Just yesterday, the Italian Revenue Agency (Agenzia delle Entrate) suffered a cyber attack and hackers demanded a ransom of 5 million euros.
Hackers give 5 days to the Italian Revenue Agency
It seems that the Russian ransomware gang, LockBit, was involved in this breach and demanded the ransom with a 5-day ultimatum.
The very same criminal organization shared the news on the Dark Web, claiming to have come into possession of 78 gigabytes of sensitive data. If the ultimatum is not met, all stolen documents and information will be made public.
LockBit’s threat appears to be following a specific strategy rather than aiming solely at monetary compensation.
The publication of all stolen contracts and financial reports could create some disarray within the company. It is a rather delicate dynamic that would end up generating further chaos in a period already characterized by abundant uncertainty.
This would suit Russia, as an enemy country of Italy, which could benefit from a momentary advantage in its confrontation with Ukraine.
Moreover, it is well known that Russians are among the most talented hackers in the world, and what just happened could spread concern throughout Europe.
The Italian Postal Police is already investigating the matter and is carrying out all the necessary inquiries.
Meanwhile, Swanscan, the cybersecurity hub of the Tinexta Group, is also stepping in, and is working alongside the Revenue Agency‘s IT technicians to further investigate the ransomware attack.
LockBit and the hacker attack on the Revenue Agency’s infrastructure: words from Swanscan CEO
Pierguido Iezzi, CEO of Swanscan, in reference to the Russian hacker group, states:
“It is a confirmation of the infamous track record earned by LockBit, which in the last quarter has become by far the most active cybergang worldwide in ransomware activities, with more than 200 attacks scored between April and June. Ransomware continues to be the main weapon of Criminal Hackers and, consequently, the main danger to public and private companies.
Swanscan, analyzing the numbers of attacks that occurred through this malware in the second quarter of this year, found that compared to the previous quarter there was an increase of 30%, with an even greater +37% compared to the same period in 2021. And not surprisingly, PA is increasingly paying the price.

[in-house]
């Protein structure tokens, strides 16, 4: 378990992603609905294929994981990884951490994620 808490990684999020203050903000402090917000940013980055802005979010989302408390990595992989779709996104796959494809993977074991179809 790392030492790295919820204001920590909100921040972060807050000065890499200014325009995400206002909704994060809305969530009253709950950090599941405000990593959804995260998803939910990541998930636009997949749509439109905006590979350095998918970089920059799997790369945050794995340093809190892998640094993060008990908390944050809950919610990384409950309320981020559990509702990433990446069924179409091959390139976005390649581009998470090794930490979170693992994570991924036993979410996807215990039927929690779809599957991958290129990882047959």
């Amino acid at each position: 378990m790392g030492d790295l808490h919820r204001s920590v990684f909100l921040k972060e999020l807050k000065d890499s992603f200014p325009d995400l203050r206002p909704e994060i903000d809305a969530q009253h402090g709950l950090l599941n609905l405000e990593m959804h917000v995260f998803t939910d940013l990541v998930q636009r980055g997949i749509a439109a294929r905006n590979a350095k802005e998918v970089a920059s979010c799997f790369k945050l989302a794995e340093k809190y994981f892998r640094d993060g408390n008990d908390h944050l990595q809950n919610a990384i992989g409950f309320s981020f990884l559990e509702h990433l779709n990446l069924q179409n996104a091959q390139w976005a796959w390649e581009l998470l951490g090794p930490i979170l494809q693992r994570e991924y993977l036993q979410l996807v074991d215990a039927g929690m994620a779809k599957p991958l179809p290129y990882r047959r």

In the list of victims, globally, public administration appears to be among the most targeted with 6% of all attacks, behind only sectors such as manufacturing and services”.
Iezzi then concludes by saying:
“A PA attack has potentially more than just economic value from ransom demands: data processed by government agencies can also be a tool of hybrid warfare. Revealing sensitive information, normally exclusive to the state, can be a powerful lever to create dissent and social tension in an opposing nation”.
A second possible implication, more optimistic than the first
Taxpayers’ data may be safe
In addition to the authorities and public law enforcement, the Italian Revenue Agency also immediately requested the intervention of Sogei, a public company that manages the tax administration’s IT platform.
According to initial findings, it appears that only the profile of a professional was actually hacked, without getting to the bulk of public data.
In this regard, Sogei reassures the Italian people:
“From the first analyses carried out, there do not appear to have been any cyber attacks or data stolen from the technological platforms and infrastructures of the Revenue Agency”.
For now, diverging from what was first leaked, the personal information of Italian taxpayers would be safe.
For added security authorities and law enforcement agencies are continuing their investigations, while the Public Prosecutor’s Office in Rome has also launched an investigation.
If Sogei’s thesis does not prove to be in line with the facts, confirming the first reported, then the Italian Revenue Agency has five days to hand over €5 million to the Russian hacker group.
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